Sociology and the Society

Sociological approaches differs from other methods in the sense that they utilize science in addition to deduction and induction methods to explain trends in the society. In other words, sociological approaches involves gathering information, formulating theories about the collected data, and subsequently using scientific methods to analyze the validity of the formulated theories (Leon-Guerrero, 2015). Some social problems attract more attention in comparison to others mainly due to their level of impact. Put simple, problems that affect a large population, for example, increasing rate of poverty, are more likely to receive attention than problems that affect a small population such as aging.

Poverty is a global phenomenon. It has and continues to affect millions of people each day. Most theories that attempt to explain poverty find social stratification as a major cause of the problem. By stratifying the society, conflict theorists argue that societies develop an unhealthy competition wherein the rich and the poor strive for their own existence. Some sociologists argue that poverty stems from unequal distribution of resources and opportunities. In this way, societies that are more privileged tend to outperform the less privileged communities. Still, other sociologists argue that poverty stems from personality. In other words, individuals with great personality are more likely to succeed in comparison to those of low personality. In brief, all theories seem to blame the structure of societies for poverty.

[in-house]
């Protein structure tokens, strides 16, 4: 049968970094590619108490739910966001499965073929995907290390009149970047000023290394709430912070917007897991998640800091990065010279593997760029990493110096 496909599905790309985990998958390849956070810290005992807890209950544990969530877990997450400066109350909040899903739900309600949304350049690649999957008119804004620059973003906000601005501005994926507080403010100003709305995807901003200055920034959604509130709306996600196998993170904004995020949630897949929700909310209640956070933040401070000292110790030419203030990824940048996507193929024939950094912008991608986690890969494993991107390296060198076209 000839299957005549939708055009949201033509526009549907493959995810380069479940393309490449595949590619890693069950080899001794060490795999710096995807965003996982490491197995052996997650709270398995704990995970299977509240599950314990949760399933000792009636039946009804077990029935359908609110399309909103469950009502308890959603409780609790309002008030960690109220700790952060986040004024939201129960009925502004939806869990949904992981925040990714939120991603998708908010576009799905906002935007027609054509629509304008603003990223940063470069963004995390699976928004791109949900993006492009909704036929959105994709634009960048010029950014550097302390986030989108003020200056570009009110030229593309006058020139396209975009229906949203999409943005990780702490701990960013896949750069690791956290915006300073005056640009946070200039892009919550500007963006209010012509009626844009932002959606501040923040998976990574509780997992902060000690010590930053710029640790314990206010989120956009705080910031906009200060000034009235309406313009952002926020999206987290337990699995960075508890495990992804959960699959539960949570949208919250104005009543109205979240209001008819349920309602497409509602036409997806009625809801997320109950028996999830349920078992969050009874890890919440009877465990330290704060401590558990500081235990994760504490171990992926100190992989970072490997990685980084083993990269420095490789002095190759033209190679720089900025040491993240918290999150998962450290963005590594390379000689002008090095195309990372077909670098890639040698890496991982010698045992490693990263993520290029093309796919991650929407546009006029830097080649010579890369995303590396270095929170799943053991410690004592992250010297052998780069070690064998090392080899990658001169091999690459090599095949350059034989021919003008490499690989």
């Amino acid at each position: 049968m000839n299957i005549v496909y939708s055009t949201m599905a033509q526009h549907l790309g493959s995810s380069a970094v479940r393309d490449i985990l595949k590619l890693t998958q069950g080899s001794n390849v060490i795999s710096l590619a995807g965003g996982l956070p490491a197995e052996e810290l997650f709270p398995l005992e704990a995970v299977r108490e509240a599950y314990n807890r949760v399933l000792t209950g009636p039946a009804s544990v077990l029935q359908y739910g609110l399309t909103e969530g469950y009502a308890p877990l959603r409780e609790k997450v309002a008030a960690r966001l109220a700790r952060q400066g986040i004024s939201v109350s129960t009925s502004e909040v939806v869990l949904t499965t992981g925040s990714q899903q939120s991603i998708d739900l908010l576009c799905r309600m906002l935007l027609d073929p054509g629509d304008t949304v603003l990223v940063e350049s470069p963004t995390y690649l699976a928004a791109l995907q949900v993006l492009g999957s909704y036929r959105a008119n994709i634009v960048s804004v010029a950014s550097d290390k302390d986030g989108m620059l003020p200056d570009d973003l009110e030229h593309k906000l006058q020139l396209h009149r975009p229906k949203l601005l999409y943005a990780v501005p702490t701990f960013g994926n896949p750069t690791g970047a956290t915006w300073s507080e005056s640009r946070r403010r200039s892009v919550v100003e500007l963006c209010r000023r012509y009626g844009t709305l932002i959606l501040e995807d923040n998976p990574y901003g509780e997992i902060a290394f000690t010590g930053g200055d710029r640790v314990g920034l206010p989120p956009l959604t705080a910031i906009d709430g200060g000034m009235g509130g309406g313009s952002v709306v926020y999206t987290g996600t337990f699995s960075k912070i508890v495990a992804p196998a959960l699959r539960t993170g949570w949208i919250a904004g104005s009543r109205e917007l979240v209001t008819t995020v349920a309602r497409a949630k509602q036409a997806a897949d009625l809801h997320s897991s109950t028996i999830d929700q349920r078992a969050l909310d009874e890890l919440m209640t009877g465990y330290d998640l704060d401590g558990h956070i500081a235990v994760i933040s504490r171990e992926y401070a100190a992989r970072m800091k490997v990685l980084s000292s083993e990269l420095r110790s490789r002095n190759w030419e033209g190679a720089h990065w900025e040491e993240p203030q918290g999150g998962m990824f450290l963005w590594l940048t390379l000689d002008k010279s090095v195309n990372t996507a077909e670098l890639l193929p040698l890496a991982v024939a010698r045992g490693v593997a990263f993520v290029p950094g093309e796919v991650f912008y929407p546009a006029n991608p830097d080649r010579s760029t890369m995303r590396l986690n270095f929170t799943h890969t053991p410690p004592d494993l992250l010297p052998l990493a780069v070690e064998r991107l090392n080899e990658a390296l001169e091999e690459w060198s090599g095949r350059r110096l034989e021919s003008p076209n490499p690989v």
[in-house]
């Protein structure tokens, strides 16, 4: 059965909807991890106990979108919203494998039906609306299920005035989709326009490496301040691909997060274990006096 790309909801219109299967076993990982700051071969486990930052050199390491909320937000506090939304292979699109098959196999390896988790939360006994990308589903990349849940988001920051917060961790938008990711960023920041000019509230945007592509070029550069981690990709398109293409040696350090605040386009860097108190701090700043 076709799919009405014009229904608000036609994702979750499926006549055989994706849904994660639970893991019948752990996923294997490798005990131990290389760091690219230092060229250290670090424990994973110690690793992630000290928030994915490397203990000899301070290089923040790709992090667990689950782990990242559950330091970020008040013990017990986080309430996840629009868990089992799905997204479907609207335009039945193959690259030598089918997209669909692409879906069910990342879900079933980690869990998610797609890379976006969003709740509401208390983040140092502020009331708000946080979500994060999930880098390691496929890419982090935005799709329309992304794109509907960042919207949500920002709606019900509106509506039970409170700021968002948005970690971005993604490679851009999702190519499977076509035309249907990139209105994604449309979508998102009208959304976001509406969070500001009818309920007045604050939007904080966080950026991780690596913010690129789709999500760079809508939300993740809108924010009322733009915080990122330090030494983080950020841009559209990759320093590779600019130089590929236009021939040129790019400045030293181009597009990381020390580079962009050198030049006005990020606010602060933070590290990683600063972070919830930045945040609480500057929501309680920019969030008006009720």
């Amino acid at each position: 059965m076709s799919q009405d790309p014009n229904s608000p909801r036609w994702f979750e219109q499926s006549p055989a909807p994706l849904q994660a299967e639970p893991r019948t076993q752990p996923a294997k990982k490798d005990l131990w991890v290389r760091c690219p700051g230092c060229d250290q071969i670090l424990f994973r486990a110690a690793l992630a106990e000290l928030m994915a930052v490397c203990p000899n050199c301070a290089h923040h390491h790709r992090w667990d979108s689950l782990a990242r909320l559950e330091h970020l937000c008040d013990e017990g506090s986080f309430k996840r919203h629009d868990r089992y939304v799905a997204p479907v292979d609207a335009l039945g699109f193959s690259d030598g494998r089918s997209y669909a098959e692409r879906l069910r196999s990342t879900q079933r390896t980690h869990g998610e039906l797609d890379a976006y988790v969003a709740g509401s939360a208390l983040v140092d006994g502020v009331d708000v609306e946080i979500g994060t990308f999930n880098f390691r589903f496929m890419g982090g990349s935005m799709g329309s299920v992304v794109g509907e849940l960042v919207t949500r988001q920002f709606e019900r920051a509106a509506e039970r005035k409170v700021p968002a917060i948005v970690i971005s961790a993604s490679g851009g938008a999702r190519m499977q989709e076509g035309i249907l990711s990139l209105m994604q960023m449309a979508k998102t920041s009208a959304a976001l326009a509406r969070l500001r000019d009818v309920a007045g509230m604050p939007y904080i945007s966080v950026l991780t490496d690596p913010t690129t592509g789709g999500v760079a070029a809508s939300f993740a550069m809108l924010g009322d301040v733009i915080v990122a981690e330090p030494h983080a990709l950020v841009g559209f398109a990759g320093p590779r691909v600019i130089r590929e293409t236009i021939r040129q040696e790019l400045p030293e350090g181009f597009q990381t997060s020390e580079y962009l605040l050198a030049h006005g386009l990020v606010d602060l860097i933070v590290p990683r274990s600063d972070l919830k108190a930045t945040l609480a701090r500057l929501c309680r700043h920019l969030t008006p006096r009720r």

Presently, governments are experimenting the idea of raising the minimum national wage. In America, for example, states such as Washington have tried the idea and have reaped the benefits thereof (The Top 10 Solutions, 2015). Their success is an indicator that boosting the minimum wage improves the well-being of citizens. From basic economic knowledge, increasing the minimum wage ensures that citizens have enough money to maintain their lives, that of their families, and are able to save. In this way, they become able to venture in productive activities, such as opening businesses, which in turn gives them immunity against poverty.

Social stratification is the orderly arrangement of people based on their social economic strata. In simple terms, it involves categorizing people into the social classes of upper class, middle class, and lower class. Social stratification is an important tool of determining whether an individual will be rich or poor. Poor people, more often, receive less attention, and, as such, are bound to remain in poverty unless otherwise. Conflict theory is a sociological theory that argues that social stratification is deleterious to the society. According to the theory, stratification persists because it benefits the rich, and, as such, the rich keep getting richer while the poor keep struggling. The theory further argues that the rich capitalize on their high status to oppress the poor. For example, when rich families pay nannies low salaries, they are in essence promoting poverty. Structural functionalist theory is a social theory that argues that stratification as well as inequalities are inevitable social aspects - that their existence to some extent benefits the society. According to this theory, hardworking people will always secure important jobs. The approach insinuates that poverty results from moral failings. Social interactionism is a sociology theory that explains the impact stratification has on individuals. It sponsors the idea that stratification affects beliefs, motivations, lifestyles, everyday interactions, and perceptions of oneself. The theory helps in understanding that structural and individualistic aspects largely contribute to poverty.